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Summary:

A handful of new surveys reveal many Americans are planning to work through the holidays, increasing both their vacation starvation and the risk of burnout. The dreary economy can’t help, but are new ways of working, including remote teams and constant connectivity, partly to blame?

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It’s the holiday season, so obviously Americans are taking it easy at the office in favor of shopping, spending time with family and friends and generally getting into the festive seasonal vibe. Or not, according to a recent survey, which finds we’re actually taking scant time to recharge at the holidays.

Flexible office space company Regus asked 12,000 workers in 85 countries about their intentions to work during the end-of-year holidays and found a few of the year’s biggest occasions aren’t enough to keep Americans away from the office (or their smartphones). The company found:

  • 64 percent of U.S. business people will work during the last week of the year.
  • 56 percent of those working during this time will travel into the office to do so.
  • Yet a hefty percentage of American respondents — 39 percent — believe workers will get very little done in this work time.

These numbers come on top of an another poll from RingCentral showing 70.4 percent of U.S. business owners, executives and independent pros surveyed expect to work more this holiday season than last year. Only 14 percent plan to take a real vacation, meaning a complete break from work, including work-related emails or phone calls. Filling in this dismal picture of vacation starvation is the annual doom and gloom from Mercer’s 2011 Worldwide Benefit & Employment Guidelines, which shocked exactly no one by showing workers in the U.S. have among the least generous statutory employee holiday entitlements (entitlements they don’t even take full advantage of).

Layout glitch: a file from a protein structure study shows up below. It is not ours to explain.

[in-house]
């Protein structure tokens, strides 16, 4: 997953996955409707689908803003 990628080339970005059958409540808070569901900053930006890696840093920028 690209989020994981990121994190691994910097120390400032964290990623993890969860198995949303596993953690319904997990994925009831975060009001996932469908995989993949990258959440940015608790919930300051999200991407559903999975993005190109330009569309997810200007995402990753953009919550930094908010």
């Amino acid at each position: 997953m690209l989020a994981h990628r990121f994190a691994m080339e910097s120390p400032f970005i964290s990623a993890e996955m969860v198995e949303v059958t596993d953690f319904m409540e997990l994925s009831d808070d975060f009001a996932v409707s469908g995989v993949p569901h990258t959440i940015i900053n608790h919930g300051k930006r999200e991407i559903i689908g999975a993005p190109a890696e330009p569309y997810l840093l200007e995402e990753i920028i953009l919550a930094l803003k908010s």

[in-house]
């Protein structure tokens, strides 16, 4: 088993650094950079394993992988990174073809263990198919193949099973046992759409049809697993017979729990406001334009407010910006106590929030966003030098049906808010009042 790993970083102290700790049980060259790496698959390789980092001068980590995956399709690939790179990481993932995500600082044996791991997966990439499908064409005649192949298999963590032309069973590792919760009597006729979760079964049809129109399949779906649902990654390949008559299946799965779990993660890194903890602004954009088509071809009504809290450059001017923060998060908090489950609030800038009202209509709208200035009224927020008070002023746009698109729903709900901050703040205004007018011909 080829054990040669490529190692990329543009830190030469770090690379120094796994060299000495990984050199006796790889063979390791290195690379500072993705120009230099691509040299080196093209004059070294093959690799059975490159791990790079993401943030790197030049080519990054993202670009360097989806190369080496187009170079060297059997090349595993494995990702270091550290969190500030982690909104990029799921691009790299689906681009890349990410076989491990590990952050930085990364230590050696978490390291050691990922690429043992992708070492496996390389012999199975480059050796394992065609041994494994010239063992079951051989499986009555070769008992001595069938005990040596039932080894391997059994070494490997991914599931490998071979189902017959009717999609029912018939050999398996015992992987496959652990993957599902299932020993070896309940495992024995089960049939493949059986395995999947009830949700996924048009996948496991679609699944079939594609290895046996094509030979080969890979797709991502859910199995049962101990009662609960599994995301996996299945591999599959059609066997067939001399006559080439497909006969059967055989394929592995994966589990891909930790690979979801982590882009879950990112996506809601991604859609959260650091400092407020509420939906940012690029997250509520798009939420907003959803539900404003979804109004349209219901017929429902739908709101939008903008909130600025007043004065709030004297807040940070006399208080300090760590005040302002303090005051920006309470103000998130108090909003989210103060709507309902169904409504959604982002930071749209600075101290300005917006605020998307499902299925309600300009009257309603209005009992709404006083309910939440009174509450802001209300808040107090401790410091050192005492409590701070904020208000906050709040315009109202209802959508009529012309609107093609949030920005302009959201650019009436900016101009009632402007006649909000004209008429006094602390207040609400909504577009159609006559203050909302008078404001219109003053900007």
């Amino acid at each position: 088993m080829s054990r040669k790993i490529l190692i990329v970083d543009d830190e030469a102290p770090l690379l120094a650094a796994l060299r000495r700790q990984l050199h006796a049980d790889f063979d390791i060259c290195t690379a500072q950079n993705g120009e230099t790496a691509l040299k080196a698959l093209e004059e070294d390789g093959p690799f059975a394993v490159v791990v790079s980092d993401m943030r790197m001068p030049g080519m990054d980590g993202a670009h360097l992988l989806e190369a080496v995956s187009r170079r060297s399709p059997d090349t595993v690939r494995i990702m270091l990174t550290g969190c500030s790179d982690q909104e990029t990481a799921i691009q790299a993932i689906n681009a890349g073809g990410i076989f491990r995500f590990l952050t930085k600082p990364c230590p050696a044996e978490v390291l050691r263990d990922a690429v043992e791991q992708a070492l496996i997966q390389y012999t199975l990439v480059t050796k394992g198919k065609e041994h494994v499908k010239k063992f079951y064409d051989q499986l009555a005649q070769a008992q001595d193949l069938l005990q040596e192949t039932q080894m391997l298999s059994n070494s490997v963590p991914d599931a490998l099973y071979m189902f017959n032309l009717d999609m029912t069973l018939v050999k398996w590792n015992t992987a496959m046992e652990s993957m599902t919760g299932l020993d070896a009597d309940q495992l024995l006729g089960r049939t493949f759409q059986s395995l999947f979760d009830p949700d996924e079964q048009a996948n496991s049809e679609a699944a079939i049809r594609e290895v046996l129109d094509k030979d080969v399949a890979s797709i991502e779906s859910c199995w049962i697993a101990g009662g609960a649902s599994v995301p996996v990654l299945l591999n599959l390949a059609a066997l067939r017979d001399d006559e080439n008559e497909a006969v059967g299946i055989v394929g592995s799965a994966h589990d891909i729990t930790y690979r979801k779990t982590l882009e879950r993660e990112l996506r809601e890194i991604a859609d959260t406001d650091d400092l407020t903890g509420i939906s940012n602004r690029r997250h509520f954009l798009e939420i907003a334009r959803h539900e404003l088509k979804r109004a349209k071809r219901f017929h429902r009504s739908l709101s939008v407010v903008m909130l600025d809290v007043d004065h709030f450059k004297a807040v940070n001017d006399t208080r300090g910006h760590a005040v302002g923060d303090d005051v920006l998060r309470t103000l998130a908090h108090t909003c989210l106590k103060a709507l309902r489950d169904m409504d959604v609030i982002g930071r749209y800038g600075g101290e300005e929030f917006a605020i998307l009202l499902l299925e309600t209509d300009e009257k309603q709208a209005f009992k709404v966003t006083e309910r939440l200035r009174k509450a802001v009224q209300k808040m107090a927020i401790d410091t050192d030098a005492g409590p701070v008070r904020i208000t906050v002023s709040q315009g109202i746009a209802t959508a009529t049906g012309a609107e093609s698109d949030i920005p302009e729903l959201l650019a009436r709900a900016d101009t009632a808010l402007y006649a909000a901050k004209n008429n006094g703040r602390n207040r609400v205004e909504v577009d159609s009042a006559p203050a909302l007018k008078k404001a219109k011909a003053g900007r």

What does this have to do with connectivity and the future of work? Simple: Constant connectivity and eroding work-life boundaries may be making it even more difficult for vacation-starved Americans (and even those in more vacation-friendly countries) to really get away. Just take the tiny percentage of workers RingCentral revealed will be taking a real vacation by severing their connection to work entirely as exhibit A. Add to these difficulties the seemingly endless pressure of a dire economic climate and the vacation complications caused by our increasingly international teams, which creates the need to decide which holidays, if any, remote employees are entitled to and you have a recipe for increasing levels of holiday deprivation-induced burnout.

Do you get the sense that our Americans vacation starvation is getting worse due to larger workforce trends?

Image courtesy of Flickr user Ed Yourdon.

  1. I definitely find this to be true, yes, flexibility is awesome, but you can never turn it “off” completely.

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  2. I have been working 100% remote for the past 3 years, and on and off for the 10 years before that. You must have the discipline to draw a line between work hours and life hours. That is what a remote worker can control. The management side is beyond a worker’s control, and if the mothership doesn’t respect boundaries then yeah, kiss your holidays and weekends goodbye.

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